In early April 1915, the Midilli ran out together with the renamed in Yavuz Sultan Selim Goeben to cover the return of the cruiser Hamidiye and Mecidiye, who were ordered to bombard the Russian city Nikolayev. However, since the Mecidiye ran on the way to a mine and sank, the attack had to be stopped. While the Hamidiye took the survivors of the Mecidiye, the formerly German ships fired at Sevastopol. Due to the expiring Russian fleet, the two ships withdrew slowly to give the Hamidiye sufficient time to return. As night fell and the message that the Hamidiye was out of range of the Russian fleet, the ships accelerated again. Although two Russian destroyers were able to catch up to the Yavuz Sultan Selim, but were recognized and shot at by the Midilli, so they had to deduct heavily damaged.
While escorting a coal transport, the Midilli ran on 18 July 1915 on a mine and suffered severe damage. The repair lasted until February 27, 1916, whereby already 2 of the 10.5-cm guns were exchanged for the larger 15-cm guns.
From March 1916, the Midilli was used mainly in the escort of troop carriers and merchant ships. In the meantime, the remaining 10.5-cm guns were replaced by 15-cm guns and installed an additional oil firing.
On January 20, 1918 was planned with the Midilli and Yavuz Sultan Selim an outbreak of the Dardanelles. At the exit, the two ships encountered the British fleet, with the battle, the monitors M28 and Raglan were sunk.
On the way, however, the ships drove into a minefield and the Midilli began to sink after 5 hits. 133 crew members were rescued, 330 lost their lives.
AG Vulcan, Stettin
May 16th, 1911
May 10th, 1912
On January 20, 1918 run on mine and sunk
Max. 5,73 meters
Max. 5.281 Tons
354 to 374 Men
16 Marine Boiler
33.482 PS (24.626 kW)
27,5 kn (51 km/h)
12 × Rapid Fire Gun 10,5 cm L / 45 (1,800 rounds)
2 × torpedo tube ⌀ 50.0 cm (5 shots)
8 × Rapid Fire Gun 15.0 cm L / 45 (741 rounds)
2 × torpedo tube ⌀ 50.0 cm (5 shots)
Belt: 18-60 mm
You can find the right literature here:
German Battleships 1914–18 (1): Deutschland, Nassau and Helgoland classes (New Vanguard)
Supported by official documents, personal accounts, official drawings and specially commissioned artwork, this volume is an enlightening history of the Deutschland to Osfriesland classes. Detailing the last of the pre-dreadnaught battleship classes, this book goes on to explain the revolutionary developments that took place within the German Imperial Navy as they readied themselves for war. This included creating vessels with vast increases in size and armament. This account of design and technology is supplemented by individual ship histories detailing combat experience complete with first-hand accounts. The specially commissioned artwork also brings this history to life with recreations of the battleship Pommern fighting at Jutland and ships of the Osfriesland class destroying HMS Black Prince in a dramatic night-time engagement.
The Imperial German Navy of World War I, Vol. 1 Warships: A Comprehensive Photographic Study of the Kaiser’s Naval Forces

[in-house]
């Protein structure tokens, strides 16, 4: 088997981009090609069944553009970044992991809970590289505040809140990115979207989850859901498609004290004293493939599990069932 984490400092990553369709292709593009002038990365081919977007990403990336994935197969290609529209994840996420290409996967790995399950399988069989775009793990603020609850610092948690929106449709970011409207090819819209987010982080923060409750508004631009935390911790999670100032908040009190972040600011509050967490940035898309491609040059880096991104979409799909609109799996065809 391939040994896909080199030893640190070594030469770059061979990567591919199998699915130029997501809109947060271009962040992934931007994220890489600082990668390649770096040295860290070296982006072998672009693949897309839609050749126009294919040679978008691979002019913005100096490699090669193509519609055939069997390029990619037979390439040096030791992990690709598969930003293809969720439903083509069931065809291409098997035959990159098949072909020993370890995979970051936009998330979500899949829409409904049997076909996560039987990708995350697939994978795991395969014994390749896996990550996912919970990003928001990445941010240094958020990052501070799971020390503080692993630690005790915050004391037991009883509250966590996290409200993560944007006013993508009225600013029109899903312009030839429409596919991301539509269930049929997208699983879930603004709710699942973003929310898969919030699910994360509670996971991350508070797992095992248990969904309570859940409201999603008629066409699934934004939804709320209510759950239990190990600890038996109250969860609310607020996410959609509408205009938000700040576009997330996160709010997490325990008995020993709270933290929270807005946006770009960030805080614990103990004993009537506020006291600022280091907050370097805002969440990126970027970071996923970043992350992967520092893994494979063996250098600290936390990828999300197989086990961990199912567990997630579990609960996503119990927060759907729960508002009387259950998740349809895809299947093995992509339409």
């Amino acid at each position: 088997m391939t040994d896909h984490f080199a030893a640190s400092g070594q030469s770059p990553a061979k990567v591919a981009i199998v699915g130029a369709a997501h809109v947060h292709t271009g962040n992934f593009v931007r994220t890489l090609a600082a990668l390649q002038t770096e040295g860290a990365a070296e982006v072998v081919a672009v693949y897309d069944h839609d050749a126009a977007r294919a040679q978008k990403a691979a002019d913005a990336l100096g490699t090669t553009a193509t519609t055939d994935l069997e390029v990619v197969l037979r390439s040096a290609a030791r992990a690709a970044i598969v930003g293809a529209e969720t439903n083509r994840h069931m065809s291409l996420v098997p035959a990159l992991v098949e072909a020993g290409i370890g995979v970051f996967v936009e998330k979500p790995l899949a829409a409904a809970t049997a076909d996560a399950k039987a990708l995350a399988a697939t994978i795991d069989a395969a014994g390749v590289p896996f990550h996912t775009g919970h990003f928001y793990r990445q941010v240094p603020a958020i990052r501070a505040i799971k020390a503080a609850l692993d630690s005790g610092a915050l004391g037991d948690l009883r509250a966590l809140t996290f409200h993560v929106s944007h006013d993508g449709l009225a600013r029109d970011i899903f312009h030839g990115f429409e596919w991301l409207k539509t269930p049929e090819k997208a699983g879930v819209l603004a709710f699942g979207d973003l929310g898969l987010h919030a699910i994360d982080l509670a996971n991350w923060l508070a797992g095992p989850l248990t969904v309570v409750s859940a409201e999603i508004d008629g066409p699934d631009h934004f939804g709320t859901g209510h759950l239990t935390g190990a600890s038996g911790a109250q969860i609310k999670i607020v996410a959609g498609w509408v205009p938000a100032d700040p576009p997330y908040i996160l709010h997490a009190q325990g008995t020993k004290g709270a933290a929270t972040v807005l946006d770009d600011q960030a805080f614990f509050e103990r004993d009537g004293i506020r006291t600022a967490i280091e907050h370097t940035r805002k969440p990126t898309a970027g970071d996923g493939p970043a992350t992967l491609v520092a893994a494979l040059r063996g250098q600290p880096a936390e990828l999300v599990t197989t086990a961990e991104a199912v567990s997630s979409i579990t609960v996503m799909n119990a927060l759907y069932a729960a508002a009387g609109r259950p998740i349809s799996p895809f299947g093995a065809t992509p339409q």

The Imperial German Navy of WWI is a series of books (Warships, Campaigns, & Uniforms) that provide a broad view of the Kaiser's naval forces through the extensive use of photographs. Every effort has been made to cover all significant areas during the war period. In addition to the primary use of photographs, technical information is provided for each warship along with its corresponding service history; with a special emphasis being placed on those warships that participated in the Battle of Skagerrak (Jutland). Countless sources have been used to establish individual case studies for each warship; multiple photos of each warship are provided. The entire series itself is unprecedented in its coverage of the Kaiser's navy.
German Battlecruisers of World War One: Their Design, Construction and Operations
This is the most comprehensive, English-language study of the German Imperial Navy's battlecruisers that served in the First World War. Known as Panzerkreuzer, literally "armored cruiser," the eight ships of the class were to be involved in several early North Sea skirmishes before the great pitched battle of Jutland where they inflicted devastating damage on the Royal Navy's battlecruiser fleet. This book details their design and construction, and traces the full service history of each ship, recounting their actions, drawing largely from first-hand German sources and official documents, many previously unpublished in English.
The Kaiser's Battlefleet: German Capital Ships 1871-1918
The battleships of the Third Reich have been written about exhaustively, but there is little in English devoted to their Second Reich predecessors. This new book fills an important gap in the literature of the period by covering these German capital ships in detail and studying the full span of battleship development during this period. The book is arranged as a chronological narrative, with technical details, construction schedules, and ultimate fates tabulated throughout, thus avoiding the sometimes disjointed structure that can result from a class-by-class approach. Heavily illustrated with line drawings and photographs, many from German sources, the book offers readers a fresh visual look at these ships. A key objective of the book is to make available a full synthesis of the published fruits of archival research by German writers found in the pre-World War II books of Koop & Schmolke, Großmer's on the construction program of the dreadnaught era, Forstmeier & Breyer on World War I projects, and Schenk & Nottelmann's papers in Warship International. As well as providing data not available in English-language books, these sources correct significant errors in standard English sources.